cos x + yexy, xexy

and ∇f(0, 1) =

2, 0

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### The Gradient Vector

With the notation for the gradient vector, we can rewrite Equation 7 for the directional derivative of a differentiable function as

This expresses the directional derivative in the direction of a unit vector u as the scalar projection of the gradient

vector onto u.

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### Functions of Three Variables

For functions of three variables we can define directional derivatives in a similar manner.

Again Duf(x, y, z) can be interpreted as the rate of change of the function in the direction of a unit vector u.

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### Functions of Three Variables

If we use vector notation, then we can write both

definitions (2 and 10) of the directional derivative in the compact form

where x0 =

x0, y0

### 〉

if n = 2 and x0 =

x0, y0, z0

### 〉

if n = 3.

This is reasonable because the vector equation of the line through x0 in the direction of the vector u is given by

x = x0 + t u and so f(x0 + hu) represents the value of f at a point on this line.

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### Functions of Three Variables

If f(x, y, z) is differentiable and u =

a, b, c

### 〉

, then

Duf(x, y, z) = fx(x, y, z)a + fy(x, y, z)b + fz(x, y, z)c For a function f of three variables, the gradient vector, denoted by ∇f or grad f, is

∇f(x, y, z) =

### 〈

fx(x, y, z), fy(x, y, z), fz(x, y, z)

or, for short,

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### Functions of Three Variables

Then, just as with functions of two variables, Formula 12 for the directional derivative can be rewritten as

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### Example 5

If f(x, y, z) = x sin yz, (a) find the gradient of f and (b) find the directional derivative of f at (1, 3, 0) in the direction of v = i + 2 j – k.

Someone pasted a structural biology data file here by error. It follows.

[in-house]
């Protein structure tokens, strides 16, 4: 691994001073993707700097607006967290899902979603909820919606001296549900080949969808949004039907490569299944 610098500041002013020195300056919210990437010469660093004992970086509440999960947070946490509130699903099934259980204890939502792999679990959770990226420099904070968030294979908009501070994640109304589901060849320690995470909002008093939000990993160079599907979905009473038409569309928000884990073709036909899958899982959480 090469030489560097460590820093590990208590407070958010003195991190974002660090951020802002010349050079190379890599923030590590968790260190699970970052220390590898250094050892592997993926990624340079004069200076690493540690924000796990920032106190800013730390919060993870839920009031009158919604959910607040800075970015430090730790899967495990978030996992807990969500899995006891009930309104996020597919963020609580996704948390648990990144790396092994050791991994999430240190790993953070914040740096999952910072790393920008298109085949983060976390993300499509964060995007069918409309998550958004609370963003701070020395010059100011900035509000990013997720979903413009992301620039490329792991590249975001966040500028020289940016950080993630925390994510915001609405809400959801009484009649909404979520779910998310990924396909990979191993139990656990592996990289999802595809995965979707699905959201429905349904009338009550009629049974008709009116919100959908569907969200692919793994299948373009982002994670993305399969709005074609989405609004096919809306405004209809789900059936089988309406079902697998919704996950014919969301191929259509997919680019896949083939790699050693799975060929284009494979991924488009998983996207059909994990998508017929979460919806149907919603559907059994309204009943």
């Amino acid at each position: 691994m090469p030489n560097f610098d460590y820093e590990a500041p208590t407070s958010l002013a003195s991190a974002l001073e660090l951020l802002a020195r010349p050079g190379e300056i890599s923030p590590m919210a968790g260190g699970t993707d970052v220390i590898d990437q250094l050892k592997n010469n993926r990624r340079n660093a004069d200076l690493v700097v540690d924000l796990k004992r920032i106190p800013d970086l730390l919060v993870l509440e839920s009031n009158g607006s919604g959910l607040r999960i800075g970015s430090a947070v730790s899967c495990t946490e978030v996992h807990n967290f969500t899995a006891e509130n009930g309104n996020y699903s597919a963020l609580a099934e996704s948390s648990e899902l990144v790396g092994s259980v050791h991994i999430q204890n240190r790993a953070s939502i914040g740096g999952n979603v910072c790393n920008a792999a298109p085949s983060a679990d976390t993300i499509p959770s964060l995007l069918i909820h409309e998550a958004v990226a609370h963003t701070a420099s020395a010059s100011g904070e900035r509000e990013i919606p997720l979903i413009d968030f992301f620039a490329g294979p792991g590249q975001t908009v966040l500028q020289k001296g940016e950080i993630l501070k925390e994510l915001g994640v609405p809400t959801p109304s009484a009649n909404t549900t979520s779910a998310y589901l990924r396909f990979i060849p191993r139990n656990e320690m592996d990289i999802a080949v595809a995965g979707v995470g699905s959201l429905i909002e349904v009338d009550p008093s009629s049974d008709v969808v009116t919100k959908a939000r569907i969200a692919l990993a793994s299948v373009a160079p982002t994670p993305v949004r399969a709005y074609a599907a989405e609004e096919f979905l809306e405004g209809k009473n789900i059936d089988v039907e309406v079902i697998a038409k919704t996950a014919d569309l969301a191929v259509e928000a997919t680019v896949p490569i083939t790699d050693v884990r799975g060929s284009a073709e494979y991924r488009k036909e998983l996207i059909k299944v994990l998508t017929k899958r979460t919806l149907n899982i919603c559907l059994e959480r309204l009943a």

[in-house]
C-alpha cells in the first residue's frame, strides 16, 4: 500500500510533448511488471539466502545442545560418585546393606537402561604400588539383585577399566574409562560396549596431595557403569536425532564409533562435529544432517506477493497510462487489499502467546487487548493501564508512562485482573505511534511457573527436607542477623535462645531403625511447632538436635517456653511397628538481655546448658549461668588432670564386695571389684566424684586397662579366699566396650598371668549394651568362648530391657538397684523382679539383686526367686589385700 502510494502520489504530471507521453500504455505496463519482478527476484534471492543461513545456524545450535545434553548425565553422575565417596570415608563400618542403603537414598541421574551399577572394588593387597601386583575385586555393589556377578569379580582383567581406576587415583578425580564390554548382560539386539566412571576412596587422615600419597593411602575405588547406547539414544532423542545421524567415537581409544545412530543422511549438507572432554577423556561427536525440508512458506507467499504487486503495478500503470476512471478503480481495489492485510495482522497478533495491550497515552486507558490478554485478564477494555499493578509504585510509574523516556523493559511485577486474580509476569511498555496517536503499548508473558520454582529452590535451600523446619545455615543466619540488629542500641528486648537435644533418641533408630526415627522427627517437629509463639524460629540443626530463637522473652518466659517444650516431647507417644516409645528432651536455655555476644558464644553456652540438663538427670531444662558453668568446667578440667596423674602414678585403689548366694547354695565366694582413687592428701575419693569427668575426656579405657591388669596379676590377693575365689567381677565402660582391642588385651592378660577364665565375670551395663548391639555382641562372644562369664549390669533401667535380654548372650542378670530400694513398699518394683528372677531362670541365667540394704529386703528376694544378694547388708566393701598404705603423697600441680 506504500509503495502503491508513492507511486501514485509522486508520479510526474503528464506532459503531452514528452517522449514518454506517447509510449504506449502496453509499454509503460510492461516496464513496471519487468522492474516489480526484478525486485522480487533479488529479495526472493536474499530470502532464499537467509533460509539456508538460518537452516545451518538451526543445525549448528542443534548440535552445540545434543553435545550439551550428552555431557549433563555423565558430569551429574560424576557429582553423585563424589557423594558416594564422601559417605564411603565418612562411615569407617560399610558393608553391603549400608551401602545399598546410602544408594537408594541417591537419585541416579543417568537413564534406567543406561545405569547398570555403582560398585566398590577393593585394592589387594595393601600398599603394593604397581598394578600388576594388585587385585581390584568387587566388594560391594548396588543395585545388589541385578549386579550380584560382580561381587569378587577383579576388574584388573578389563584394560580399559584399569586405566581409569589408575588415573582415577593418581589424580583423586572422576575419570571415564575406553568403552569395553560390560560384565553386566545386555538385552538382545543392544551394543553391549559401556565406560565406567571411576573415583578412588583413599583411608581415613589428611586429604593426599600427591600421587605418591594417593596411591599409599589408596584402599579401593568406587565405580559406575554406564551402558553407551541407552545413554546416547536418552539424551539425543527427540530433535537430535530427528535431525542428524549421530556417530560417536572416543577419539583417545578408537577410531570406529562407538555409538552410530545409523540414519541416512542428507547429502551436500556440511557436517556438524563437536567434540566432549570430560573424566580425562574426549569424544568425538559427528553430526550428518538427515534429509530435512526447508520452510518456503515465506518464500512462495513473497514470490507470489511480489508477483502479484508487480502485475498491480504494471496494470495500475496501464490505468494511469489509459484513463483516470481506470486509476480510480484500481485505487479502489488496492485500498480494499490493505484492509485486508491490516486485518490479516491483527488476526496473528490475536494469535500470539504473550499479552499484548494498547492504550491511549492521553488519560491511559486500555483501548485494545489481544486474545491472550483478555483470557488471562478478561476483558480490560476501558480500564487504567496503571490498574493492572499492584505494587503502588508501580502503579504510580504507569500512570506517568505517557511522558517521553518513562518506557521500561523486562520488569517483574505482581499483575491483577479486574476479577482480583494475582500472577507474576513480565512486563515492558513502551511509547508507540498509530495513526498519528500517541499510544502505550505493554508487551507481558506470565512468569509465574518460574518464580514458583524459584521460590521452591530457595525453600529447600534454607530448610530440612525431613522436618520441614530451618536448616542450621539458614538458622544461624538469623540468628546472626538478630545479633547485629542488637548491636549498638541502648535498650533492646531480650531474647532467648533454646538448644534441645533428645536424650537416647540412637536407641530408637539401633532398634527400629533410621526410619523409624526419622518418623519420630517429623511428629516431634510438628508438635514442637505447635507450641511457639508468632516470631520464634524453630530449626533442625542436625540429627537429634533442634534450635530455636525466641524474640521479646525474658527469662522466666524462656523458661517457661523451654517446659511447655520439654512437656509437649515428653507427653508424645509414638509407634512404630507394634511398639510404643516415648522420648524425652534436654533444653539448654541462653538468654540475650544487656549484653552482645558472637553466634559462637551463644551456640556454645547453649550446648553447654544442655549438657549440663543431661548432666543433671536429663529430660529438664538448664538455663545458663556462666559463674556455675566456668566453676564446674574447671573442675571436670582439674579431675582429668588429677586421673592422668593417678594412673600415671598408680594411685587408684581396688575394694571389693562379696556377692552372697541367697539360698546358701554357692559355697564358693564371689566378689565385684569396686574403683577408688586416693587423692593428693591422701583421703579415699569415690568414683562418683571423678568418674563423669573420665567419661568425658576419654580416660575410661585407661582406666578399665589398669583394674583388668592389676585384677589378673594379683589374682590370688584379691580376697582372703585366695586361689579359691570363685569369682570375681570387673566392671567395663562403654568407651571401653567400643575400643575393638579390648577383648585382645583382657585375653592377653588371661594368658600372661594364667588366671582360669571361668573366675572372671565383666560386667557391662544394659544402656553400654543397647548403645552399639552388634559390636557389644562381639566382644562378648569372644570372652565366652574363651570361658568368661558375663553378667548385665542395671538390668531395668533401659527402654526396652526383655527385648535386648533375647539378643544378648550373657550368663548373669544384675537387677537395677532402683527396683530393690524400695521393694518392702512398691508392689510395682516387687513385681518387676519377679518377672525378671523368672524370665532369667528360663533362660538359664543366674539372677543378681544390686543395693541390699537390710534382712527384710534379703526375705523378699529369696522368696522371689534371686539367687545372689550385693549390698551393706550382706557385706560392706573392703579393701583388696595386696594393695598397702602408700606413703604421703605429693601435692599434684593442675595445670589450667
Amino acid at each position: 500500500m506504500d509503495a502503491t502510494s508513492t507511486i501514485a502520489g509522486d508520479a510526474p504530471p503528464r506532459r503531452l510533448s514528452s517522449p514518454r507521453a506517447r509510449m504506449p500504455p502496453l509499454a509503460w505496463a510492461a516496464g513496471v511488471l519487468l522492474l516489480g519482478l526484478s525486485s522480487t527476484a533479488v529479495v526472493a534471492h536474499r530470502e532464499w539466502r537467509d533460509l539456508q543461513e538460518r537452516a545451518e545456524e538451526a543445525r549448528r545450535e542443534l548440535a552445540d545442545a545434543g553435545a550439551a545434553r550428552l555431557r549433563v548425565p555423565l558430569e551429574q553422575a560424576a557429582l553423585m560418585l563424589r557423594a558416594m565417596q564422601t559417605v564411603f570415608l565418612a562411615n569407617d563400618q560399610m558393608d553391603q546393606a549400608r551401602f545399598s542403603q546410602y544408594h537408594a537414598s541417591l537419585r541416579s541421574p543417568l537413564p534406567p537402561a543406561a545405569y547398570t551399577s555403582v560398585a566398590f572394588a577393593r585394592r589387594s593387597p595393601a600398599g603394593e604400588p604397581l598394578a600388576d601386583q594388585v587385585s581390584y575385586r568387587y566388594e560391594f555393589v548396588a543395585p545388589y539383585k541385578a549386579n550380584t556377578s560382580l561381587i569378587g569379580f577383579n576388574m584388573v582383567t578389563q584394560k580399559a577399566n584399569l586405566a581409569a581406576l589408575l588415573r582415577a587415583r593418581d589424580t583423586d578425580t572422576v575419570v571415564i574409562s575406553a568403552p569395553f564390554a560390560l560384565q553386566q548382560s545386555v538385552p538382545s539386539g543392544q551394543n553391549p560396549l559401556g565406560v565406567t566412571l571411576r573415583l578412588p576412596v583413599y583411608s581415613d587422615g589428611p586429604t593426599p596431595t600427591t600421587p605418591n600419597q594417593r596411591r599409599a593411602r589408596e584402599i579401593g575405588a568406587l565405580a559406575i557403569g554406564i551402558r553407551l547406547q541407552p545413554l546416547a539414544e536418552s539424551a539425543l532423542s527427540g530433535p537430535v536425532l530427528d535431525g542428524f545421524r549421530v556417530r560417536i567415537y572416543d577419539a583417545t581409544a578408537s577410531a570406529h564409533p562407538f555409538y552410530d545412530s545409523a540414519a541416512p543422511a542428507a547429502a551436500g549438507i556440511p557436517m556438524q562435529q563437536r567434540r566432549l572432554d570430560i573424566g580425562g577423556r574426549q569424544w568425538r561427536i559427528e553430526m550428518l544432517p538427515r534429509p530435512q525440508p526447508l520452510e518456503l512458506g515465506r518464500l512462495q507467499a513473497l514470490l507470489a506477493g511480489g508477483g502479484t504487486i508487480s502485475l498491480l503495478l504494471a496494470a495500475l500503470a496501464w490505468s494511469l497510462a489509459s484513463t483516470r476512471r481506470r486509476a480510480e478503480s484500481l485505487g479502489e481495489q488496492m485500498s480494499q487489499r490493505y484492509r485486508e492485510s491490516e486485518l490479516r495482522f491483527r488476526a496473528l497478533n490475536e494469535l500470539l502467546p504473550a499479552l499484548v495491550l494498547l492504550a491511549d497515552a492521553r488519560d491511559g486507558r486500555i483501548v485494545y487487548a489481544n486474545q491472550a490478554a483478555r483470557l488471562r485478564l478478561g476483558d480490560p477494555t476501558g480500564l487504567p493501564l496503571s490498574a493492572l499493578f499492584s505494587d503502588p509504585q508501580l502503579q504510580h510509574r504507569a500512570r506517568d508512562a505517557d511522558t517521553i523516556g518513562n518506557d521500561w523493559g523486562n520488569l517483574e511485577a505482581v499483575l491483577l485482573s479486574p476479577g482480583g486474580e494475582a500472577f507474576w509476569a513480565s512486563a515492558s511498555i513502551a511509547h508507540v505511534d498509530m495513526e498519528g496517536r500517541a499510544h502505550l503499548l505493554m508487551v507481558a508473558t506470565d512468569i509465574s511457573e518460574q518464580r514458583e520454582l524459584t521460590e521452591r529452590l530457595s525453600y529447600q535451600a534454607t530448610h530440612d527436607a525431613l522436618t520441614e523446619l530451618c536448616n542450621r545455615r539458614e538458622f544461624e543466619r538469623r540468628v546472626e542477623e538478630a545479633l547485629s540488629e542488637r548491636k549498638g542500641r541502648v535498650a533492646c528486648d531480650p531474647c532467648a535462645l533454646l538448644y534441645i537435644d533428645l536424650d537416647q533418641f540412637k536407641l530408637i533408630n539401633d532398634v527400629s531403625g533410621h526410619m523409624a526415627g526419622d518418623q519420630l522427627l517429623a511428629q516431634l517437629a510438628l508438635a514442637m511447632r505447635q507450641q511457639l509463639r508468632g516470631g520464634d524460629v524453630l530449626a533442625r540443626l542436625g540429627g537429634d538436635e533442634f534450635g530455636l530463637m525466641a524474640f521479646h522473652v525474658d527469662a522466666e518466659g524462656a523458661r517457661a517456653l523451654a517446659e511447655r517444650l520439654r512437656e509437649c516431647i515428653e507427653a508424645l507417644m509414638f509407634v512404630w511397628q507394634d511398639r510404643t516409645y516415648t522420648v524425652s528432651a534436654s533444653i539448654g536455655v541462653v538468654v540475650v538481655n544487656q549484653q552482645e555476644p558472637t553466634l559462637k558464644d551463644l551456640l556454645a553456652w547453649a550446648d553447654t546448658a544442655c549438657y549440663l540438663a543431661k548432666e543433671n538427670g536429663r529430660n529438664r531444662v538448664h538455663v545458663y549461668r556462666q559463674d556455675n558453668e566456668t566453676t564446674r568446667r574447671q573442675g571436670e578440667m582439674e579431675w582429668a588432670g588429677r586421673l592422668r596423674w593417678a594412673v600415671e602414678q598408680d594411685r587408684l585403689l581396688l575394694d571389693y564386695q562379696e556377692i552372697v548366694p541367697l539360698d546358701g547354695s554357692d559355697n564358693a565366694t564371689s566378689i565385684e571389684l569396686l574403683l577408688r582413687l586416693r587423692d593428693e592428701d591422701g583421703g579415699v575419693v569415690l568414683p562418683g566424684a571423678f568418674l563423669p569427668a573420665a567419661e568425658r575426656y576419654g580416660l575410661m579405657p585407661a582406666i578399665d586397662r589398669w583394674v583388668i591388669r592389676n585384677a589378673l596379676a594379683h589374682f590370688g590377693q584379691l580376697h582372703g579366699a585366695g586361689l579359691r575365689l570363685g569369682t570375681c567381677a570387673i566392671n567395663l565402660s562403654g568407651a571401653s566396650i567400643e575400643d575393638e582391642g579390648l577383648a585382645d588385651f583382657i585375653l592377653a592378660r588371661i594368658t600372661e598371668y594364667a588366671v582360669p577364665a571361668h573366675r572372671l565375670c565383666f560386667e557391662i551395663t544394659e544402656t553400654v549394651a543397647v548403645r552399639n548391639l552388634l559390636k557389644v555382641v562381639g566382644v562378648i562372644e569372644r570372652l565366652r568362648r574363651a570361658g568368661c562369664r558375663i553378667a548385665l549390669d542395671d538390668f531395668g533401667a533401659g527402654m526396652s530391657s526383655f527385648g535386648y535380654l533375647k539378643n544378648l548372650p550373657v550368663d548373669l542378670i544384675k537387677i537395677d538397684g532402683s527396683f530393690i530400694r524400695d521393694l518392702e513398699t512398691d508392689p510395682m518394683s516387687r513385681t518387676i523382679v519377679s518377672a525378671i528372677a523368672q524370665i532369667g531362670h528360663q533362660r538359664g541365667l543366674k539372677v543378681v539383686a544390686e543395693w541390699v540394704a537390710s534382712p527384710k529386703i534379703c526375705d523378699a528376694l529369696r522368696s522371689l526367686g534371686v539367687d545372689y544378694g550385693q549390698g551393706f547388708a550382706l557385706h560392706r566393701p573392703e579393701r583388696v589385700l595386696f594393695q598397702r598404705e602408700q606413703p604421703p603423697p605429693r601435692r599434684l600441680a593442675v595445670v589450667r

Solution:

(a) The gradient of f is

∇f(x, y, z) =

### 〈

fx(x, y, z), fy(x, y, z), fz(x, y, z)

=

### 〈

sin yz, xz cos yz, xy cos yz

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### Example 5 – Solution

(b) At (1, 3, 0) we have ∇f(1, 3, 0) =

0, 0, 3

### 〉

.

The unit vector in the direction of v = i + 2 j – k is

Therefore Equation 14 gives Duf(1, 3, 0) = ∇f(1, 3, 0) u

cont’d

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### Maximizing the Directional Derivatives

Suppose we have a function f of two or three variables and we consider all possible directional derivatives of f at a

given point.

These give the rates of change of f in all possible directions.

We can then ask the questions: In which of these directions does f change fastest and what is the maximum rate of

change? The answers are provided by the following theorem.

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### Example 6

(a) If f(x, y) = xey, find the rate of change of f at the point P(2, 0) in the direction from P to .

(b) In what direction does f have the maximum rate of change? What is this maximum rate of change?

Solution:

(a) We first compute the gradient vector:

∇f(x, y) =

fx, fy

=

ey, xey

∇f(2, 0) =

1, 2

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### Example 6 – Solution

The unit vector in the direction of = is u = so the rate of change of f in the direction from P to Q is

Duf(2, 0) = ∇f(2, 0) u

(b) According to Theorem 15, f increases fastest in the direction of the gradient vector ∇f(2, 0) =

1, 2

### 〉

.

The maximum rate of change is

|∇f(2, 0)| = |

1, 2

| =

cont’d

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### Tangent Planes to Level Surfaces

Suppose S is a surface with equation F(x, y, z) = k, that is, it is a level surface of a function F of three variables, and let P(x0, y0, z0) be a point on S.

Let C be any curve that lies on the surface S and passes through the point P. Recall that the curve C is described by a continuous vector function r(t) =

x(t), y(t), z(t)

### 〉

.

Let t0 be the parameter value corresponding to P; that is,

r(t0) =

x0, y0, z0

### 〉

. Since C lies on S, any point (x(t), y(t), z(t)) must satisfy the equation of S, that is,

F(x(t), y(t), z(t)) = k

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### Tangent Planes to Level Surfaces

If x, y, and z are differentiable functions of t and F is also differentiable, then we can use the Chain Rule to

differentiate both sides of Equation 16 as follows:

But, since ∇F =

Fx, Fy, Fz

and r′(t) =

### 〈

x′(t), y′(t), z′(t)

### 〉

,

Equation 17 can be written in terms of a dot product as

∇F r′(t) = 0